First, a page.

edited to add: It also has a full size keyboard, which is great for my banana fingers!
     
  10. I know that this isn't a netbook, but it looks pretty good for the money.

    Linky
     
  11. The Linux distributions I've seen shipped with netbooks are unique to the manufacturer and are aimed at the nervous user. They make doing the basics simple but can be frustrating for power users. My wife uses hers for email, messaging, browsing and so on and is happy with the original Linux setup. I've installed Ubuntu Netbook Remix (UNR) on mine, partially because I can and partially because it's more capable. Upgrades depend on the Linux distro you choose, but generally both manufacturers distros and Ubuntu are straightforward.

    XP is XP, but that means you have to stay on top of the flood of security patches MS churn out. There's no upgrade path, Vista will make your netbook choke as it requires a hell of a lot more system resources.

    As to XP vs Linux, it depends. You can do all you say you want on Linux and have several alternatives for each task (eg video, browser, music etc). However, if you simply have to access a particular site via IE, or have to run a Windows programme, it's less hassle to stick with XP.

    SSDs are generally smaller than the equivalent HDD, and what you want for music/video is more capacity not less. Personally I'm not convinced they're worth the premium yet.

    And as for connectivity, it's going to have WiFi whatever you do, but if I was buying one now I'd look for the ability to plug in a SIM card for a built in data modem as well.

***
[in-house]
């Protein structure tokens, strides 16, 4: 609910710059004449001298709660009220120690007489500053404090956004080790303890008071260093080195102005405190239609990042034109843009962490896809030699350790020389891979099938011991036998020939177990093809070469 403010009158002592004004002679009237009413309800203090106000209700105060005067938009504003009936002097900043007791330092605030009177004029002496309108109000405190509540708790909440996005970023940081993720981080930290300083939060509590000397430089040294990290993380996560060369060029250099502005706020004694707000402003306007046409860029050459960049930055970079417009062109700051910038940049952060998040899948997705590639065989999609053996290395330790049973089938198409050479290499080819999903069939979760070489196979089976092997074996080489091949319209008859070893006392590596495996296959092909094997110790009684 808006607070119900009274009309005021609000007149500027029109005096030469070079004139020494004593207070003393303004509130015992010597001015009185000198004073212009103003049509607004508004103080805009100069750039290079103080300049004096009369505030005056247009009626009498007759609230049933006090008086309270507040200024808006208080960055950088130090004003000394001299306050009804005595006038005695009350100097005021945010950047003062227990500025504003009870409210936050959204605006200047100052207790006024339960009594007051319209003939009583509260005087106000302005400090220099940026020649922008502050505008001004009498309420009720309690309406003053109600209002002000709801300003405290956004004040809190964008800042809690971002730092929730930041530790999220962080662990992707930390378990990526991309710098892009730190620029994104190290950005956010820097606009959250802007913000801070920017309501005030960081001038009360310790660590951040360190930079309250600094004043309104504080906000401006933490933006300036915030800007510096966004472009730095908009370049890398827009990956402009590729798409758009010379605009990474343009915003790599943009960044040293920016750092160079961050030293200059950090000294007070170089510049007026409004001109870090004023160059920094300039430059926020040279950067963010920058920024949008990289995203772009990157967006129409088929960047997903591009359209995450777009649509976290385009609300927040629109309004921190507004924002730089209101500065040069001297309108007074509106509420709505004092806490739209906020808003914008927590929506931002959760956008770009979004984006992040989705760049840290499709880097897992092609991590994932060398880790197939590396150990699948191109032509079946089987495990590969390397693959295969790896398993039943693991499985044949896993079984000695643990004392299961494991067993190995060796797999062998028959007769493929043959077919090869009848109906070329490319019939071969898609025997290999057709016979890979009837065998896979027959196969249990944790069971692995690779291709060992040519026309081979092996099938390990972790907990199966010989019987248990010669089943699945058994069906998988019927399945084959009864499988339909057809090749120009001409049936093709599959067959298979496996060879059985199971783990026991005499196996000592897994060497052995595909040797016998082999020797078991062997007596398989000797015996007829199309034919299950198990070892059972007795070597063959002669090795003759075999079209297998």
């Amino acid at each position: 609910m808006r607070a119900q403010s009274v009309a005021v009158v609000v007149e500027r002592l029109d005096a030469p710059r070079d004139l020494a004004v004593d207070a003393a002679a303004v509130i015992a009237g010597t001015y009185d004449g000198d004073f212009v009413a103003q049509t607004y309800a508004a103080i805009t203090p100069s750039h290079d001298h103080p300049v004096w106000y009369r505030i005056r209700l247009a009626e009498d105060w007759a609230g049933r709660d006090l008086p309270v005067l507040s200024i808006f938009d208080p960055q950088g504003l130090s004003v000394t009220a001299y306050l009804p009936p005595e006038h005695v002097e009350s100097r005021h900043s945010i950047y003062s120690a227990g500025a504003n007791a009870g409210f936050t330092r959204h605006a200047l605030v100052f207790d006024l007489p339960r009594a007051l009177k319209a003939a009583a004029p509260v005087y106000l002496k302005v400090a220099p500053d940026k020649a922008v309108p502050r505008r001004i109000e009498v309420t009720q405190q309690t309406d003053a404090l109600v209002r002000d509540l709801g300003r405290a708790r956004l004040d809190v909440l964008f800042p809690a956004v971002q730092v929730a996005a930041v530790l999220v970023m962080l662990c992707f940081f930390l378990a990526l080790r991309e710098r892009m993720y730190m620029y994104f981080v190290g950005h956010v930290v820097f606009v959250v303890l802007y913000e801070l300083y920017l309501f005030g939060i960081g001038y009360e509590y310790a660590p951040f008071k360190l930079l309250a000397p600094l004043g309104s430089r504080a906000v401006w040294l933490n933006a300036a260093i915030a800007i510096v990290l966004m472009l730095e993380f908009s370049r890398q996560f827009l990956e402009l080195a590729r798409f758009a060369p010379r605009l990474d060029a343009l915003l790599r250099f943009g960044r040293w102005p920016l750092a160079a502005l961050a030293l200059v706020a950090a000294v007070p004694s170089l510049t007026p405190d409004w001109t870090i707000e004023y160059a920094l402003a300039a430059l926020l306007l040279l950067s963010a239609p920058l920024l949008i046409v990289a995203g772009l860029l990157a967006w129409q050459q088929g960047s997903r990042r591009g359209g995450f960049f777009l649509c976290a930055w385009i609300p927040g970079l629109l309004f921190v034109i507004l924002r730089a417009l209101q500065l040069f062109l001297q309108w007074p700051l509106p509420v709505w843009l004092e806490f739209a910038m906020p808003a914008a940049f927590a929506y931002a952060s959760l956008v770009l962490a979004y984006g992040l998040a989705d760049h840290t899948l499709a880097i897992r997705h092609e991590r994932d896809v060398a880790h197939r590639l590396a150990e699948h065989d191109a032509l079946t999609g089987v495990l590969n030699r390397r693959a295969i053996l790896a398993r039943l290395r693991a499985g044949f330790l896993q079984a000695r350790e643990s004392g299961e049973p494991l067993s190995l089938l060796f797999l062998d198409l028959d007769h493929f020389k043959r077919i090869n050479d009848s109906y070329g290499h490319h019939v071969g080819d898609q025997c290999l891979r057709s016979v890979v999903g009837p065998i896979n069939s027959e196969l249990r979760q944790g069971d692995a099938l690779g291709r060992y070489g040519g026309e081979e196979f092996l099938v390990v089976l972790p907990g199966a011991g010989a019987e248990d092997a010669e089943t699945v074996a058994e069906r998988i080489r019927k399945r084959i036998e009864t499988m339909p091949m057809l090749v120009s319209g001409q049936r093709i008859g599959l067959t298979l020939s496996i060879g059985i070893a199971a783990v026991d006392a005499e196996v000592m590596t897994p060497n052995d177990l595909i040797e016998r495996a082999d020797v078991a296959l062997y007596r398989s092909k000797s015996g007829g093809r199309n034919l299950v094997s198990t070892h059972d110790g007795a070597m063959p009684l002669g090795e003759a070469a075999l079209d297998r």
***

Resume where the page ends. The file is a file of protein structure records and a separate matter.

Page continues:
Think though about how you're going to use it. If you're going to want to rip DVDs and CDs direct onto the netbook iyou'll need a separate optical drive - maybe trading up to a laptop with that built in will cost the same. You then get a bigger screen. I use mine as a portable (very portable !) adjunct to my main PC. I'm not sure I could cope if it was my only computer.
     
  12. Currently running an eeepc, batt life isn't too bad. Excelent picture quality on streamed movies and it's wifi, so you can unplug the dongo and latch onto McD's or KFC or any open connection in most large towns/cities.

    Edited to add that it only runs microsoft works which is pants.

    I've put ms office on it and everything runs fine allow one problem I'm having is that when opening a word doc it tends to open it with the ms works word processor, any ideas how to stop this happening? I know there is a way, just can't bloody remember!
     
  13. Right click on a .doc file and chose "Open with".

    If it's not listed, browse to the Word .exe within Program files.

    Select the always open with option to do it every time.
     
  14. Cheers MS, knew there was a way.
     
  15. Currently running a Samsung NC10, no complaints so far. A good capacity 160GB hard drive and the supplied battery lasts about 6 hours, although a little on the pricey side compared to others I think it's worth the additional expense